I have a single Multicast source which I would like -for testing purposes- to duplicate over several Multicast addresses, e.g.

an host sending packets to, I would like the same traffic to be sent over, ..., 239.0.0.N as well.

Is it possible by configuration at network level? I'm working with Cisco L3 Switches.

Thanks in advance for any suggestion.

  • Did any answer help you? If so, you should accept the answer so that the question doesn't keep popping up forever, looking for an answer. Alternatively, you could provide and accept your own answer.
    – Ron Maupin
    Commented Aug 14, 2017 at 18:45

1 Answer 1


A multicast group is a destination IP address on an IP packet. The destination IP address is determined by the sender, and modifying an IP address on a packet is called NAT (Network Address Translation). Cisco switches cannot do NAT, only the routers can. Also, NAT does not duplicate packets, it only modifies existing packets.

The point of multicast is that one packet is sent to multiple devices on a layer-2 LAN that listen to the same multicast group. If you have three devices that listen to three different multicast groups, your multicast source needs to send a packet to each multicast group.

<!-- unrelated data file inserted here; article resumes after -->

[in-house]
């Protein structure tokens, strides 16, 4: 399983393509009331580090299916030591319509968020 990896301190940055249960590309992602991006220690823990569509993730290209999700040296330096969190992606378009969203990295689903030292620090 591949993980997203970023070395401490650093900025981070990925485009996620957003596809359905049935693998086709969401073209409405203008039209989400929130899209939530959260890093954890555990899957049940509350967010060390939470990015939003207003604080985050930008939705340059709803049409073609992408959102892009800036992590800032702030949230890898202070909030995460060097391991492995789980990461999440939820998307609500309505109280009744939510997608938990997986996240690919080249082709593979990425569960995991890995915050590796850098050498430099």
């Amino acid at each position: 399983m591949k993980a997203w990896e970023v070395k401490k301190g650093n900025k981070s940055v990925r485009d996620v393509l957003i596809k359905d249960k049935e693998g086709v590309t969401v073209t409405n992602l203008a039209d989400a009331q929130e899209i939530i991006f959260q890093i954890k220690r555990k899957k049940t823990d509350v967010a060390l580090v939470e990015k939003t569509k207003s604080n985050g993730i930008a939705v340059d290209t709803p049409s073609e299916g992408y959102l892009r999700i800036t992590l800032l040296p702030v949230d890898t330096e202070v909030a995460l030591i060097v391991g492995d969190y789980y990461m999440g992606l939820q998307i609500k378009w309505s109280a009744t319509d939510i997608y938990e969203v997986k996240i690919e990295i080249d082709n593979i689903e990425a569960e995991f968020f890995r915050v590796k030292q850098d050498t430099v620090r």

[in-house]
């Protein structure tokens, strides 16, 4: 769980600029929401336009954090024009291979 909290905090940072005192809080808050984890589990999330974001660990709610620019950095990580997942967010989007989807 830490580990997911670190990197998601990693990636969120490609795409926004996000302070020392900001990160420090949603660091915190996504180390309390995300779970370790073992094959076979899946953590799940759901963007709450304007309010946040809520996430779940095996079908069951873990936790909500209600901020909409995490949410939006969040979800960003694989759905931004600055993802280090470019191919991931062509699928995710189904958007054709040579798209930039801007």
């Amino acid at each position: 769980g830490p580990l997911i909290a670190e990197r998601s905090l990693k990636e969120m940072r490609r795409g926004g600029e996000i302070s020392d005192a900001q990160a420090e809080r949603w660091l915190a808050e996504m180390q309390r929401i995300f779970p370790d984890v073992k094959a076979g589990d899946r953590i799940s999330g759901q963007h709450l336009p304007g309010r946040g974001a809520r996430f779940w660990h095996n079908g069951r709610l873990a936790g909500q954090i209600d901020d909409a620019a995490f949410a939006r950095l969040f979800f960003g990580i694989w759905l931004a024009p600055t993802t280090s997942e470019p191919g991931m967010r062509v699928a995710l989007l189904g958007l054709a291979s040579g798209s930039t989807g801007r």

You do not solve this problem with network devices, but with the multicast source or receivers.

  • I know the issue. I wouldn't speak of NAT. Multicast helper, for example, is a feature that allows for converting broadcast to Multicast, and I don't think is related to NAT. I was wondering of something similar for converting Multicast to another Multicast (can helper be used?) or, but this sounds intricate, converting Multicast to broadcast and then converting broadcast to another Multicast.
    – kuma
    Commented May 19, 2017 at 12:46
  • If you change either the source or destination IP address on a packet, that, by definition, is NAT; you are translating a network address. The IP multicast helper used to transport broadcast across routers really is a form of NAT. You are wanting to replicate packets and NAT those packets.
    – Ron Maupin
    Commented May 19, 2017 at 14:10

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